HARBISON MORE AT HOME IN CHURCH THAN OPERA

HARBISON MORE AT HOME IN CHURCH THAN OPERA

BERKELEY—In a choral program of psalms, a varied and engaging world premiere by the neoclassical composer John Harbison, 78, took center stage in the current round of concerts by the male chorus Chanticleer.

Harbison is fascinating, an East Coast composer who has written in all the genres with eagerness and inventiveness. What has always struck me is the emotion of the individual with the Almighty in his sacred works, as here, is much more effective than the emotion between humans in, say, his operas. The sacred music appears to inspire him in a unique manner.

His quarter-hour-long “Psalm 116” is a prayer to God, going from an expression of devotion to a bow in humility. Harbison sets off on the journey with calm control but brings on dissonance and anguish with the contemplation of perdition. Voices interrupt each other while subsets of the chorus become semi-detached from each other, the errant voices reflecting the penitent’s insecurity. Voices whoop in deliberate breaks of discipline, and echo effects also come in as part of Harbison’s intense multi-dimensional vocal techniques. All of it comes together harmoniously at the conclusion, wrapping up a dramatic, troubled soliloquy answered by the power of prayer and penitence.

This is an elegant and effective dramatization of the psalm in a very contemporary way, delivered by fervent believer(s).

For the fans of this San Francisco ensemble of a dozen singers, no critique is needed to tell of their high musicality, stratospheric voices and multilingual abilities. I found it refreshing, for once, to hear their opening di Lasso psalm sounding fuzzy and unfocused, perhaps because of unfamiliarity with the First Presbyterian’s acoustics. Once underway, they floated through Renaissance polyphony, from the florid style full of tropes (rapid runs up or down the scale) by Jean Mouton to the very effective “Tu es Petrus” by Victoria a century later, with no tropes at all. This latter work has one of the most cited word-plays anywhere in the Bible, since Petrus in Latin means both St. Peter and a rock (on which or whom Jesus would build his church, thereby establishing the first Pope as well).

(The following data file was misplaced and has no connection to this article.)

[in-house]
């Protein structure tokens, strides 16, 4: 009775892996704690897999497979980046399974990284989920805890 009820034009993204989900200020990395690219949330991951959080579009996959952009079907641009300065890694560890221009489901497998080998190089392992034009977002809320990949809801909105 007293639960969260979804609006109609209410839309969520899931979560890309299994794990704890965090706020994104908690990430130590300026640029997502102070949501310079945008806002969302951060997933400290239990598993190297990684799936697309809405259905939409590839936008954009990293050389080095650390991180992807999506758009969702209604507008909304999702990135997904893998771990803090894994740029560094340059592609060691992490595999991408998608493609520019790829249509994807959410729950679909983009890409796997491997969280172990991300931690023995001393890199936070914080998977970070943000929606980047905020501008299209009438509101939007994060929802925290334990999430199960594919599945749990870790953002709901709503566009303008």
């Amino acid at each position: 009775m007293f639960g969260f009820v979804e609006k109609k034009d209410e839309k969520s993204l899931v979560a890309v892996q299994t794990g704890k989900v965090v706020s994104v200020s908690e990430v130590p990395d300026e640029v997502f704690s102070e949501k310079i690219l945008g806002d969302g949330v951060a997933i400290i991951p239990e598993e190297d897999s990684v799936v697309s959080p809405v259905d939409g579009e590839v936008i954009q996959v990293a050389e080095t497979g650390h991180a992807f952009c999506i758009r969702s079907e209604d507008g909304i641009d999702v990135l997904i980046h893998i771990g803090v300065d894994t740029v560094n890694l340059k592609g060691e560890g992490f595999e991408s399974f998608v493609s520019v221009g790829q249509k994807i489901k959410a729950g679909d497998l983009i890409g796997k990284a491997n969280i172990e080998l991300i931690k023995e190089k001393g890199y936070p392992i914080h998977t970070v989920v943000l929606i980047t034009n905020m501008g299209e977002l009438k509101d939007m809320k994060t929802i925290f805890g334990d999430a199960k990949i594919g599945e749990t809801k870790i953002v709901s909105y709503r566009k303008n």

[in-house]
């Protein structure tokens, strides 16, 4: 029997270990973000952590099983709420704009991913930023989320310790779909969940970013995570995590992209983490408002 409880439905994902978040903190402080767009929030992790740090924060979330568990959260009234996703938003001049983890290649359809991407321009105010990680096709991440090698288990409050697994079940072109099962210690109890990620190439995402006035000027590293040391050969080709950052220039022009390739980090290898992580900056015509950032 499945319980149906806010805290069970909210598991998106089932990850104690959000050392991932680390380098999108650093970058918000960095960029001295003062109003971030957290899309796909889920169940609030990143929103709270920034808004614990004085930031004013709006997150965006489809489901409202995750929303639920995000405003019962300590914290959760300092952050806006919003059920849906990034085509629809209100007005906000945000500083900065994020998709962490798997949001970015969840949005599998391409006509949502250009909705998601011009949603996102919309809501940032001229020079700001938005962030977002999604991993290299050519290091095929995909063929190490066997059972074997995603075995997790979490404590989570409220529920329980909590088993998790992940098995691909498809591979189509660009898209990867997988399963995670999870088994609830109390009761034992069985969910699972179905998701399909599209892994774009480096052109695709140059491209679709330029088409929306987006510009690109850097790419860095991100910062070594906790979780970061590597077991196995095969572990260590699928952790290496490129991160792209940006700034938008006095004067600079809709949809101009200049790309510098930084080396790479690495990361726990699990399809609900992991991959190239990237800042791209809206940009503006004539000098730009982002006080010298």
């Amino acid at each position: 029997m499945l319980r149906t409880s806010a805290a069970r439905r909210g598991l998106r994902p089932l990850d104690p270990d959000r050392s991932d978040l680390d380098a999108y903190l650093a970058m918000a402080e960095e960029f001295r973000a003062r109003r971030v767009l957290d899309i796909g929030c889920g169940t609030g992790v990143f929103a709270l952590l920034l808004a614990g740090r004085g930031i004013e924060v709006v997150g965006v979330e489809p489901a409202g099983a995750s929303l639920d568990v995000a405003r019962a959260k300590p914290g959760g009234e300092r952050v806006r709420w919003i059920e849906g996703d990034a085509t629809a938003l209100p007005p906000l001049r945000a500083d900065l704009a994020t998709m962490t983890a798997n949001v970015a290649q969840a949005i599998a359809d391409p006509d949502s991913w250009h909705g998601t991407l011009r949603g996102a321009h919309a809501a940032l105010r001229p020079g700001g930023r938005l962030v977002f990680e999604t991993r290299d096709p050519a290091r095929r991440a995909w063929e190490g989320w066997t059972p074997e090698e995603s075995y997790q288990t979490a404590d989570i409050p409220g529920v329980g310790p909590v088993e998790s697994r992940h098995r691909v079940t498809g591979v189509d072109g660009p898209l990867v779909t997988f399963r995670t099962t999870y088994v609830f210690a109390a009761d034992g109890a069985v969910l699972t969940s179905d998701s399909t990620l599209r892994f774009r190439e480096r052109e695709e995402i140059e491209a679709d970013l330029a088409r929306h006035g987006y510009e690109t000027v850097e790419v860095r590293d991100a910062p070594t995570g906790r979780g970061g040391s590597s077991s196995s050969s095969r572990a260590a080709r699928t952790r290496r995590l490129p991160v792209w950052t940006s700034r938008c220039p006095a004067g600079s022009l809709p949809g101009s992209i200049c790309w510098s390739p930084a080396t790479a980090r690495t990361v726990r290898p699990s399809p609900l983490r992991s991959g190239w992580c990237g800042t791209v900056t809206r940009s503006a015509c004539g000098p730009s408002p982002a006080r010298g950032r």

Moving to English and the Reformation brought the lament “When David Heard” by Thomas Wilkes (one of the really bad boys among really talented composers). This passionate piece vacillating between major and minor is one seemingly years ahead of his times stylistically.

Chanticleer impressed with its immaculate French pronunciation via Poulenc’s “Four Little Prayers of St. Francis,” where both the consonants and the tricky French u’s resonated. The most touching opus of this night of psalms was the spiritual “Steal Away” offering a superb solo by the robust baritone of Marques Ruff. Toward the end, “the trumpet sounds” elicited a near-shout of the chorus, in emulation.

The shortened program, 75 minutes in all, drew a smaller crowd than usual, in part because the usual venue at First Congregational across Dana St. was still undergoing post-fire repairs, not expected completed till this summer.

Chanticleer, all-male chorus of 12, in an evening of psalms at the First Presbyterian Church , 2407 Dana Street, Berkeley, June 7. Also other Bay Area venues. For info: (415) 252-8589, or go online.

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